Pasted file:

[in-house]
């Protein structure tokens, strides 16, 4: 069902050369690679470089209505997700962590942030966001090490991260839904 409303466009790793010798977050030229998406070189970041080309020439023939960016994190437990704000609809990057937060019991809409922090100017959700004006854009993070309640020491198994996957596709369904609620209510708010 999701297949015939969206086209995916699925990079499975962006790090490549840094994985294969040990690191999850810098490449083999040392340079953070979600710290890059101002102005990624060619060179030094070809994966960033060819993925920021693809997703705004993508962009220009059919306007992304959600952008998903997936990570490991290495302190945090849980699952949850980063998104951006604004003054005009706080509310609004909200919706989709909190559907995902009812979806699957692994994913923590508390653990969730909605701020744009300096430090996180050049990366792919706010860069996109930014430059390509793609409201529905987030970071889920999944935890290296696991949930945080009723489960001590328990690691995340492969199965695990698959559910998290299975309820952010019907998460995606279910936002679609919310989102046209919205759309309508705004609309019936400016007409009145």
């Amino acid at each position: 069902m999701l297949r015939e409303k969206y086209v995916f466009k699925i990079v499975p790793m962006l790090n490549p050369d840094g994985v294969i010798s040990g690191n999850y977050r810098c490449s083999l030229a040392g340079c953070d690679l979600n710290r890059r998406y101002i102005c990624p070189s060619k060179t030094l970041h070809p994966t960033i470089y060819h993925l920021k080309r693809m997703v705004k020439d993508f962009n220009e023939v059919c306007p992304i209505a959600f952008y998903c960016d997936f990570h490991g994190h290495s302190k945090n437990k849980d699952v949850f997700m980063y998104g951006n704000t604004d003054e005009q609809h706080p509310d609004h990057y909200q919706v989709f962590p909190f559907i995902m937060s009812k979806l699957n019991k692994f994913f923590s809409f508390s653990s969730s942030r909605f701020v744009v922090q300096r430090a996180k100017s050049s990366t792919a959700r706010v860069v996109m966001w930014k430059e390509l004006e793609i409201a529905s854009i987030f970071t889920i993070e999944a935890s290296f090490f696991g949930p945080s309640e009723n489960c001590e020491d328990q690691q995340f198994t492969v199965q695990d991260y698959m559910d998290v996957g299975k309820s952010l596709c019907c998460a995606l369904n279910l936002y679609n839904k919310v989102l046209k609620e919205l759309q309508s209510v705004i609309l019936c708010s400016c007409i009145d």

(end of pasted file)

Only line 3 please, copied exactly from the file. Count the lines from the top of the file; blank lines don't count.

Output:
């Amino acid at each position: 069902m999701l297949r015939e409303k969206y086209v995916f466009k699925i990079v499975p790793m962006l790090n490549p050369d840094g994985v294969i010798s040990g690191n999850y977050r810098c490449s083999l030229a040392g340079c953070d690679l979600n710290r890059r998406y101002i102005c990624p070189s060619k060179t030094l970041h070809p994966t960033i470089y060819h993925l920021k080309r693809m997703v705004k020439d993508f962009n220009e023939v059919c306007p992304i209505a959600f952008y998903c960016d997936f990570h490991g994190h290495s302190k945090n437990k849980d699952v949850f997700m980063y998104g951006n704000t604004d003054e005009q609809h706080p509310d609004h990057y909200q919706v989709f962590p909190f559907i995902m937060s009812k979806l699957n019991k692994f994913f923590s809409f508390s653990s969730s942030r909605f701020v744009v922090q300096r430090a996180k100017s050049s990366t792919a959700r706010v860069v996109m966001w930014k430059e390509l004006e793609i409201a529905s854009i987030f970071t889920i993070e999944a935890s290296f090490f696991g949930p945080s309640e009723n489960c001590e020491d328990q690691q995340f198994t492969v199965q695990d991260y698959m559910d998290v996957g299975k309820s952010l596709c019907c998460a995606l369904n279910l936002y679609n839904k919310v989102l046209k609620e919205l759309q309508s209510v705004i609309l019936c708010s400016c007409i009145d």